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The e-message was signed thus:
John Paul II Catholic School
2008 National Blue Ribbon
1400 Parkway Plaza Drive
Houston TX 77077
It is a strange thing about human society that the most obviously right thing to do is so exceedingly difficult to get done.
Courageous women, so long relegated to the class of non-citizen endured, demanded that our Constitution and our principles of equality be practiced in deed and not merely preached in piety. Today, it seems so simple, how could we ever have been so ignorant?
Remember that people of color had to endure very similar circumstances and even today many places, North and South, begrudge such rights as mixed-race socializing, mixed race marriage, full access to economic opportunities and housing.
And what about those souls who are born to prefer sex partners of the same gender? Why are they denied rights that are available to all other citizens? The rights of joint property ownership, the rights of marriage, the rights of family status for insurance, medical care, inheritance. Is there no end to the hypocrisy of the people of this great nation?
This is the story of our Mothers and Grandmothers who lived only 90 years ago.
Remember, it was not until 1920that women were granted the right to go to the polls and vote.
The women were innocent and defenseless, but they were jailed nonetheless for picketing the White House, carrying signs asking for the vote. And by the end of the night, they were barely alive. Forty prison guards wielding clubs and their warden's blessing went on a rampage against the 33 women wrongly convicted of 'obstructing sidewalk traffic.'
They beat Lucy Burns, chained her hands to the cell bars above her head and left her
hanging for the night, bleeding and gasping for air.
They hurled Dora Lewis into a dark cell, smashed her head against an iron bed
and knocked her out cold. Her cellmate, Alice Cosu, thought Lewis was dead
and suffered a heart attack. Additional affidavits describe the guards grabbing,
dragging, beating, choking, slamming, pinching, twisting and kicking the women.
Thus unfolded the 'Night of Terror' on Nov. 15, 1917, when the warden at the Occoquan Workhouse in Virginia ordered his guards to teach a lesson to the suffragists mprisoned there because they dared to picket Woodrow Wilson's White House for the right to vote.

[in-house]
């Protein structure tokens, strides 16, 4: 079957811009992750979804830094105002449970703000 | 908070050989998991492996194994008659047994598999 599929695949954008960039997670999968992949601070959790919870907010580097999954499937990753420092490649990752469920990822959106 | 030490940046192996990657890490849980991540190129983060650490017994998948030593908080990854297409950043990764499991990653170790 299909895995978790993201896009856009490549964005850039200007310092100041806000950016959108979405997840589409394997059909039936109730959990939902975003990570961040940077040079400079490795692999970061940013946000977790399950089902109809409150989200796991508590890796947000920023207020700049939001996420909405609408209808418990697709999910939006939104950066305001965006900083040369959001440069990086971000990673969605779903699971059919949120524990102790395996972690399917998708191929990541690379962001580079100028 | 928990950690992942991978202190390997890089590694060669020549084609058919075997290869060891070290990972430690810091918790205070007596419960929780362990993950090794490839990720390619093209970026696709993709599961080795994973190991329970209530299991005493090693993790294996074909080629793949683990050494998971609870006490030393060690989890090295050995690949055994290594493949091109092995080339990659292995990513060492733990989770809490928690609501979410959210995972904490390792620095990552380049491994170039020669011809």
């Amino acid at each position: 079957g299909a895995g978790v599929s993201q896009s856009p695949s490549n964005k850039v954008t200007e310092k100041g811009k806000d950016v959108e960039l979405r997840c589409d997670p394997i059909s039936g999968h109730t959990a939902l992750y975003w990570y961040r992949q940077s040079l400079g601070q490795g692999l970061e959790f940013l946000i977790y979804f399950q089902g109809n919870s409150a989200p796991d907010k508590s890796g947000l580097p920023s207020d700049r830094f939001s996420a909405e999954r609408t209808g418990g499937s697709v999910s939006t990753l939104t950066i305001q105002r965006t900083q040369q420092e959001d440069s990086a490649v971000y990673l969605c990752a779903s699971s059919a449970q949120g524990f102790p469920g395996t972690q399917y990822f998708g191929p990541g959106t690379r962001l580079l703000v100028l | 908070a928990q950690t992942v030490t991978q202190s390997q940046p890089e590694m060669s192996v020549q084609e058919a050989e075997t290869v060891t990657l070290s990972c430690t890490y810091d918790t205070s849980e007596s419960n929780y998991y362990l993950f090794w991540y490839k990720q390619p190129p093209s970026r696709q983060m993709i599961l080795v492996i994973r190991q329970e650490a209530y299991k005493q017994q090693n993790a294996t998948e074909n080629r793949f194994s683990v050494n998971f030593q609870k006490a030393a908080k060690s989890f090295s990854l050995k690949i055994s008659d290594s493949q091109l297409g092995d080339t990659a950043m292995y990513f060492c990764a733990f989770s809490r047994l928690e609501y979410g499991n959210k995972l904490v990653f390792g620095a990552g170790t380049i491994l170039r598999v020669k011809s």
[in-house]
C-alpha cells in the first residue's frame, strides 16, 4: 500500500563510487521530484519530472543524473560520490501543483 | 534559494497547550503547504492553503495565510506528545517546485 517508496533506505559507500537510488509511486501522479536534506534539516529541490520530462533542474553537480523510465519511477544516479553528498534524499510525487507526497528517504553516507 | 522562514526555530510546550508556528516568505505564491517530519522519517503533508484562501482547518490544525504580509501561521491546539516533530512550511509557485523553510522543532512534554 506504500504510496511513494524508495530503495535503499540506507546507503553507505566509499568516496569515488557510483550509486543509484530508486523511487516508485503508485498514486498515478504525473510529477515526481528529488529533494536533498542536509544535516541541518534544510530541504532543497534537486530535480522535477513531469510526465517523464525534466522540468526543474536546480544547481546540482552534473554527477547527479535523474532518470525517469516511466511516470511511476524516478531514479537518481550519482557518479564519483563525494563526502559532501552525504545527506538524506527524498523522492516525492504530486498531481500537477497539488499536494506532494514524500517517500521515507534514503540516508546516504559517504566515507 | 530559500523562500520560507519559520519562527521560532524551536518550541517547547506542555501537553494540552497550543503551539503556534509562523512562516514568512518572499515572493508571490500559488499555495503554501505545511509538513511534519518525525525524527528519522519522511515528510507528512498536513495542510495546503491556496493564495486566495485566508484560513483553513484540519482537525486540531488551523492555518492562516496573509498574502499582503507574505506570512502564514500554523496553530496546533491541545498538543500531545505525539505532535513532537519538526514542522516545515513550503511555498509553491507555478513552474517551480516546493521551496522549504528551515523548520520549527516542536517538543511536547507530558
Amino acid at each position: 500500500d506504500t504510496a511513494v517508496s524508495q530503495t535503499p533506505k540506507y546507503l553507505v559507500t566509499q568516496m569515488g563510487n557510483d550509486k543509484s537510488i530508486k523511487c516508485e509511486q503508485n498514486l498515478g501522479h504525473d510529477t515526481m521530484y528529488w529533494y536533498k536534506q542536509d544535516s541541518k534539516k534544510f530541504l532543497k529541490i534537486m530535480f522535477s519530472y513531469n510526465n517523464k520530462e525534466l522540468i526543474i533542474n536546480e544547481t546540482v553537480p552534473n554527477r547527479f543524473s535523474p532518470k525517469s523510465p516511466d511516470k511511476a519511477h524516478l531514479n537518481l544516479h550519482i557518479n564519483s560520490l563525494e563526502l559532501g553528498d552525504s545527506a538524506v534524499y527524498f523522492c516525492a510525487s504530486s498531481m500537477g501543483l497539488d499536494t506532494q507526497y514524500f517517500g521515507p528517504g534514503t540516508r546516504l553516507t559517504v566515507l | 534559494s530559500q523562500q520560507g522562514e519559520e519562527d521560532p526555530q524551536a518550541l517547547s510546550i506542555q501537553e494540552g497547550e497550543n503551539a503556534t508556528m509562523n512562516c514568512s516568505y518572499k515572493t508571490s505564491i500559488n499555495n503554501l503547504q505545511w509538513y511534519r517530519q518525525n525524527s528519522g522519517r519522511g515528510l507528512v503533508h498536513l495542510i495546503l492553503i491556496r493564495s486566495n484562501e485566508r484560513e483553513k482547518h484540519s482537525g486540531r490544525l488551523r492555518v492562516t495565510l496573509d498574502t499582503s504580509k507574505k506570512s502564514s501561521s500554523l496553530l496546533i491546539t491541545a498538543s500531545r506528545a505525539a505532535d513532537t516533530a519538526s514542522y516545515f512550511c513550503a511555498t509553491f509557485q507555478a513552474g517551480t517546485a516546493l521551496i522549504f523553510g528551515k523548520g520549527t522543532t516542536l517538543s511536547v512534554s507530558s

For weeks, the women's only water came from an open pail. Their food--all of it colorless slop--was infested with terrible vermin.
When one of the leaders, Alice Paul, embarked on a hunger strike, they tied her to a chair, forced a tube down her throat and poured liquid into her until she vomited. She was tortured like this for weeks until word was smuggled out to the press.
So, refresh my memory. Some women won't vote this year because -- -why, exactly? We have carpool duties? We have to get to work? Our vote doesn't matter? It's raining?
Mrs. Pauline Adams in the prison garb she wore while serving a sixty-day sentence.
Last week, I went to a sparsely attended screening of HBO's new movie 'Iron
Jawed Angels.' It is a graphic depiction of the battle these women waged so
that I could pull the curtain at the polling booth and have my say. I am
ashamed to say I needed the reminder.
(Miss Edith Ainge, of Jamestown, New York)
All these years later, voter registration is still my passion. But the actual act of voting had become less personal for me, more rote. Frankly, voting often felt more like an obligation than a privilege. Sometimes it was inconvenient.
Berthe Arnold, CSU graduate
My friend Wendy, who is my age and studied women's history, saw the HBO movie, too. When she stopped by my desk to talk about it, she looked angry. She was--with herself. 'One thought kept coming back to me as I watched that movie,' she said. 'What would those women think of the way I use, or don't use, my right to vote? All of us take it for granted now, not just younger women, but those of us who did seek to learn.' The right to vote, she said, had become valuable to her 'all over again.'
HBO released the movie on video and DVD . I wish all history, social studies and government teachers would include the movie in their curriculum. I want it shown on Bunco night, too, and anywhere else women gather. I realize this isn't our usual idea of socializing, but we are not voting in the numbers that we should be, and I think a little shock therapy is in order..
Conferring over ratification of the 19th Amendment to the U.S. Constitution at National Woman's Party
Headquarters, Jackson Place, Washington, D.C.
(L-R) Mrs. Lawrence Lewis, Mrs. Abby Scott Baker, Anita Pollitzer, Alice Paul, Florence Boeckel,
Mabel Vernon (standing, right)
It is jarring to watch Woodrow Wilson and his cronies try to persuade a psychiatrist to declare Alice Paul insane so that she could be permanently institutionalized. And it is inspiring to watch the doctor refuse. Alice Paul was strong, he said, and brave. That didn't make her crazy. The doctor admonished the men: 'Courage in women is often mistaken for insanity.'
Please, if you are so inclined, pass this on to all the women you know. We need to get out and vote and use this right that was fought so hard for by these very courageous women. Whether you vote democratic, republican or independent party - remember to vote.
Helena Hill Weed, Norwalk, Conn. Serving 3 day sentence in D.C. prison for carrying banner, "Governments derive their just powers from the consent of the governed".
Women of Protest: Photographs from the Records of the National Woman's Party, Manuscript Division, Library of Congress, Washington, D.C.
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Two photographs, “Muriel Lynch (and daughter?),” and “Dorothy Thompson, Journalist,” made available here with permission from Bachrach Studio. 321 S. Washington Street, Alexandria, VA 2231